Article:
Ideal Family

Introduction:

Something To Talk About:

God Is the Source of All Authority. God is a God of structure and order and perfection. In the Bible, God outlines authority structures that provide direction for the family, church, workplace, and government. Romans 13:1 says, “Let every soul be subject unto the higher powers. For there is no power but of God: the powers that be are ordained of God. ” (Romans 13:1).God entrusts roles of leadership to individuals in the family, the church, the workplace, and the government. 

  1. The structure God designed for the home: Pastor Marty talked about this, how we can use our abilities and resources to serve others in the family structure. Marty suggested we ask the question, “what can I do to help?” Ephesians 5:21 says, “Submit to one another out of reverence for Christ.”  This principle needs to be applied specifically, because we all have someone in authority. That includes children. Parents need to be supportive and responsive, but they also need to understand that they will not always get their way. The way to prepare them for the real world as well as the ideal world is to teach them how to submit.  The best place to learn to submit is at home by watching how his or her parents submit. Until children are grown and on their own, they are under their parents’ authority. This authority structure is so important to God that He included this “chain of command” in the Ten Commandments and repeated it in the New Testament: “Children, obey your parents in the Lord, for this is right” (Ephesians 6:1). It is interesting that this command comes with a promise: “Honor your father and mother, which is the first commandment with a promise, that it may be well with you and you may live long on the earth” (Ephesians 6:2–3).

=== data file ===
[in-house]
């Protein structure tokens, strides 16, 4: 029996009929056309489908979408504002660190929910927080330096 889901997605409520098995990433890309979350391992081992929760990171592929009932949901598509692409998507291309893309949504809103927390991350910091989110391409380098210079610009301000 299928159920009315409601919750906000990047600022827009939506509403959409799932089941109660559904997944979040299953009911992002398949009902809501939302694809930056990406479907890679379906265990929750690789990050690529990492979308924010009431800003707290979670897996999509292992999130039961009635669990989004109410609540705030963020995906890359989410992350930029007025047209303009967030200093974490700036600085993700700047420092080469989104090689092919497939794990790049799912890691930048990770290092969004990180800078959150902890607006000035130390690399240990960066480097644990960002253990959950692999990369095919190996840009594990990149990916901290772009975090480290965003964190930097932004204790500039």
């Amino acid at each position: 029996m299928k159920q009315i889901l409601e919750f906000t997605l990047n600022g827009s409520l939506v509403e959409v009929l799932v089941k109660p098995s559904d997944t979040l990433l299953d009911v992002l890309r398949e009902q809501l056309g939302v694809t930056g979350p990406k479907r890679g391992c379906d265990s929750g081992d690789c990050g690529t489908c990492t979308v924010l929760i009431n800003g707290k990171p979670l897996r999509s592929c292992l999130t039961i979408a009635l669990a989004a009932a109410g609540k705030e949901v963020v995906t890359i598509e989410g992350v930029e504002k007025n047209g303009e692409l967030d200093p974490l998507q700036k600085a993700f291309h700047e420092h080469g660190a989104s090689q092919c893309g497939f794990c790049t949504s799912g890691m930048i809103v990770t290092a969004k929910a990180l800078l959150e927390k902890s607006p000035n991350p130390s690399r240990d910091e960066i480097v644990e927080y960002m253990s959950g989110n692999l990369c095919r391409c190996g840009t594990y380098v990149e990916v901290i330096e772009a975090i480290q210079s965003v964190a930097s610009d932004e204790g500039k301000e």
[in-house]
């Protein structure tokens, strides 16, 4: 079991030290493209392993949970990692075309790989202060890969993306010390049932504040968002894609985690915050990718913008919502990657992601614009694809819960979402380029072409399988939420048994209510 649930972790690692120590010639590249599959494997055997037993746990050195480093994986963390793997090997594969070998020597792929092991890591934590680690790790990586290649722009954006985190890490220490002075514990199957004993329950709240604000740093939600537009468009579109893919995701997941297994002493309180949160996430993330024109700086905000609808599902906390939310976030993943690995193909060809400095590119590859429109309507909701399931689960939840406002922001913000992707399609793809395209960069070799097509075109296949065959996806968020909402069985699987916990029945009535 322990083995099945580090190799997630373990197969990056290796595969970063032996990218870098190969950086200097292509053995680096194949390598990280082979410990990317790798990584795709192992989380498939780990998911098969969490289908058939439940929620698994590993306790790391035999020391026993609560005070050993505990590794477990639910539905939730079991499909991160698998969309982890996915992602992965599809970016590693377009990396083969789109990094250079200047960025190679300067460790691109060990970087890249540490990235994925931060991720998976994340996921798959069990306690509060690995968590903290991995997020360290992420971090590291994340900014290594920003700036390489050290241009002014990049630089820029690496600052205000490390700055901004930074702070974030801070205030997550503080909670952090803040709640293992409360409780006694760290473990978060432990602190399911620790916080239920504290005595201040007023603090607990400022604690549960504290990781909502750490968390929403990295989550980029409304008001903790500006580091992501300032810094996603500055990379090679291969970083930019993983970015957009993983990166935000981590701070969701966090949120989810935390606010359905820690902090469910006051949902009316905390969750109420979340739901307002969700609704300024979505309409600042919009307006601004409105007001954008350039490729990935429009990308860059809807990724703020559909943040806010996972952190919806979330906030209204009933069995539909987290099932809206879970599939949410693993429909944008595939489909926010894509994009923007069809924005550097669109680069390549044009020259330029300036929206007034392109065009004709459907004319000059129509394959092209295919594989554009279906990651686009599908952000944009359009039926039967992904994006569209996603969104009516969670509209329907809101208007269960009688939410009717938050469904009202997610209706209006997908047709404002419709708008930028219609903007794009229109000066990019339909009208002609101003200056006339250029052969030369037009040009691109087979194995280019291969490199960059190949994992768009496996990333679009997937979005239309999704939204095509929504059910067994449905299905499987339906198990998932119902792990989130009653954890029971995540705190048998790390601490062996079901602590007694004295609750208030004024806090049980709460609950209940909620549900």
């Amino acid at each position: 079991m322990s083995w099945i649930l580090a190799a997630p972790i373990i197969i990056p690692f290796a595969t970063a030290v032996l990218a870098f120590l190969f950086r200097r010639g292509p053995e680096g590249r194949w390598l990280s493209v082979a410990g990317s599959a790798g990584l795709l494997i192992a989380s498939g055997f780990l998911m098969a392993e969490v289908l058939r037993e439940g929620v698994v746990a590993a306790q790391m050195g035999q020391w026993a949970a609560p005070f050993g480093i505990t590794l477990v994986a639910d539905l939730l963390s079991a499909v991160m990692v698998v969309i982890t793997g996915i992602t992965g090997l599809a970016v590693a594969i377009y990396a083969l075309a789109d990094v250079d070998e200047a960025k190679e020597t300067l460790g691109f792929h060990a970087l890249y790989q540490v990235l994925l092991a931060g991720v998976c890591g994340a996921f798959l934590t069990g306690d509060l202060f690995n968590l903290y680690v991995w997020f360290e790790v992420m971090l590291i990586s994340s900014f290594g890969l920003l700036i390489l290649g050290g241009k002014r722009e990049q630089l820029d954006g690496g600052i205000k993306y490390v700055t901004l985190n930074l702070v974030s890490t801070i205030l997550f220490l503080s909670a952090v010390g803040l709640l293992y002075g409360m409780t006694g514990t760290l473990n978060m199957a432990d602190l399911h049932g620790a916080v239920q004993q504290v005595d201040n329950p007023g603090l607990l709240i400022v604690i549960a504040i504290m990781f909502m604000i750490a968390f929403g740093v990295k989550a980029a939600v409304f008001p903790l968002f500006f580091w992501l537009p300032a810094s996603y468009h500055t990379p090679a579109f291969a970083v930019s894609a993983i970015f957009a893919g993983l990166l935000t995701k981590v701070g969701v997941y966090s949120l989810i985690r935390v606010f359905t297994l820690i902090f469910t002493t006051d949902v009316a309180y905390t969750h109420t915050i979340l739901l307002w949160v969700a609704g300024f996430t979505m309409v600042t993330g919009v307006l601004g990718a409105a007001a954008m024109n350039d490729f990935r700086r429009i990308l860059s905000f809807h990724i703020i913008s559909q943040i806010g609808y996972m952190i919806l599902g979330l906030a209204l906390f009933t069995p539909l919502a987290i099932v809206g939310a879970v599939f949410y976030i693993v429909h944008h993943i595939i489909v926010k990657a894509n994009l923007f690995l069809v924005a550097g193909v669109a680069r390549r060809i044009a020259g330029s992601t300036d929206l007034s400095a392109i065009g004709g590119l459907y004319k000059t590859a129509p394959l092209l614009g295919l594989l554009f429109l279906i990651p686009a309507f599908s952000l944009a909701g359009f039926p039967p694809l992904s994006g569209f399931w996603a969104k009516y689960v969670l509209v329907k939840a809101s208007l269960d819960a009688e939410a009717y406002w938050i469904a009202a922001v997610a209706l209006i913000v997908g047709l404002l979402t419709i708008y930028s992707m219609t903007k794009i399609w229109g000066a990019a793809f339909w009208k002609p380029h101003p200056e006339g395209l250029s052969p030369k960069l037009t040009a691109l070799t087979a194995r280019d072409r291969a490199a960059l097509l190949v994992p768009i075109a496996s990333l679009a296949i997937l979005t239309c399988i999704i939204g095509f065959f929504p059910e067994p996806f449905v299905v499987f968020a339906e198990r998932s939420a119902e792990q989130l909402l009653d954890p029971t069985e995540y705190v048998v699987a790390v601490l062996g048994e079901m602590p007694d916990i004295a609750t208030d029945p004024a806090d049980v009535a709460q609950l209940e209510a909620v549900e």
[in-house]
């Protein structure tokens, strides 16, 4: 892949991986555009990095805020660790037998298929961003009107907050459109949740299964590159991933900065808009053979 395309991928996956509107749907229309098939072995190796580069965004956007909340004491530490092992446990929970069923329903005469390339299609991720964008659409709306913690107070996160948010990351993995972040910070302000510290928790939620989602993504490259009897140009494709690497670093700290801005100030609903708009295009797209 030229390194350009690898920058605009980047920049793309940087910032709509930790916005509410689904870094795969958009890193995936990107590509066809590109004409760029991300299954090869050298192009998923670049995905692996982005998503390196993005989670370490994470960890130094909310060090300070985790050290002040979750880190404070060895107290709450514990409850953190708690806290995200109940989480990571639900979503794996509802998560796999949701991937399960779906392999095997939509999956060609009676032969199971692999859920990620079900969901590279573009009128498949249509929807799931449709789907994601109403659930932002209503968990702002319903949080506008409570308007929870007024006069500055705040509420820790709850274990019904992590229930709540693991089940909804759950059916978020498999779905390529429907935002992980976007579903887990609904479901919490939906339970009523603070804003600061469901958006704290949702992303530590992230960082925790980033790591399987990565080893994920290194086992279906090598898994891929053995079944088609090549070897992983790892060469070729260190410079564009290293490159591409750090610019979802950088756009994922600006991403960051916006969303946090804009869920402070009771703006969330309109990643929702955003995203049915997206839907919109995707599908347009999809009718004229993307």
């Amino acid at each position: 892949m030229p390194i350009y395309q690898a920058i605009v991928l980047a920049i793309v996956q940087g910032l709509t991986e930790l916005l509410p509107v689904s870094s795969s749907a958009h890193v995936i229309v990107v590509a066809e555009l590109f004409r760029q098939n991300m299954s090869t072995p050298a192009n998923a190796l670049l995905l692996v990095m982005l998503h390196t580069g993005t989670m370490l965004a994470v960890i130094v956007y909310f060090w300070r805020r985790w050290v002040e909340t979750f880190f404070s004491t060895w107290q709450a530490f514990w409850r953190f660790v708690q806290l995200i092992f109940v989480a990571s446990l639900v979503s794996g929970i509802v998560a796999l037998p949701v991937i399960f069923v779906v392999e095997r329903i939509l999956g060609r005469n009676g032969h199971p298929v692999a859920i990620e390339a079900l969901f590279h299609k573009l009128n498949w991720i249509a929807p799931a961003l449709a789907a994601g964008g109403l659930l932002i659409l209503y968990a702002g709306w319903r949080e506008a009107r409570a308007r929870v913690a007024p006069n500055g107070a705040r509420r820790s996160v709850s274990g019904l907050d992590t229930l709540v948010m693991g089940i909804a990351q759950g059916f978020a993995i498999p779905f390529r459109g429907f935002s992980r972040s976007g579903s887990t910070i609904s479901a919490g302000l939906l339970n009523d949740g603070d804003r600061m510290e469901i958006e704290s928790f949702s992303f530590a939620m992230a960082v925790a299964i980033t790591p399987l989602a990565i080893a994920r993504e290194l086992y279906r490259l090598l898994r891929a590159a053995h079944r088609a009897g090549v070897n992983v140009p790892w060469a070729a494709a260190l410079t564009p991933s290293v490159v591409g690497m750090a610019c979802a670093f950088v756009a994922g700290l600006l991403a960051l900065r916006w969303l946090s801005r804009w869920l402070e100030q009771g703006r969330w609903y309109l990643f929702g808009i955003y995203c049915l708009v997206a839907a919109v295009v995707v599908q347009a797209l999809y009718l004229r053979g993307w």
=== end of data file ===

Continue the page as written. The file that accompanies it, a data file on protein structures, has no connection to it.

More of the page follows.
2. The structure God designed for the government: Let me first say that we must recognize the Bible’s affirmation of government’s primary role. Romans 13:1-7, among other passages (Titus 3:1, 1 Peter 2:13-15, and John 19:11 to name a few) reveal to us that the government primarily is a reflection and extension of God’s authority over all things. In Romans 13:1–4 Paul teaches that God set up all governments and they are ministers of righteousness. Jesus instructs us to render to Caesar what is Caesar’s (Matthew 22:21). Scripture instructs us to respect and obey government authorities and ordinances and to live honorably within our communities. 
  3. The structure God designed for the workplace: God’s instructions to slaves in Ephesians 6:5 might also imply responsibility in the workplace. Certainly, as Christians, we should respect the authority of employers. Employers are challenged to act with equity and care as they oversee employees, patterning their behavior after God Himself, Who is their authority. Employees are responsible to serve well, doing their work wholeheartedly as unto the Lord. (See Colossians 3:22–4:1 and I Peter 2:18.) But if the job is not something you want to do and you have the ability to change jobs, then change.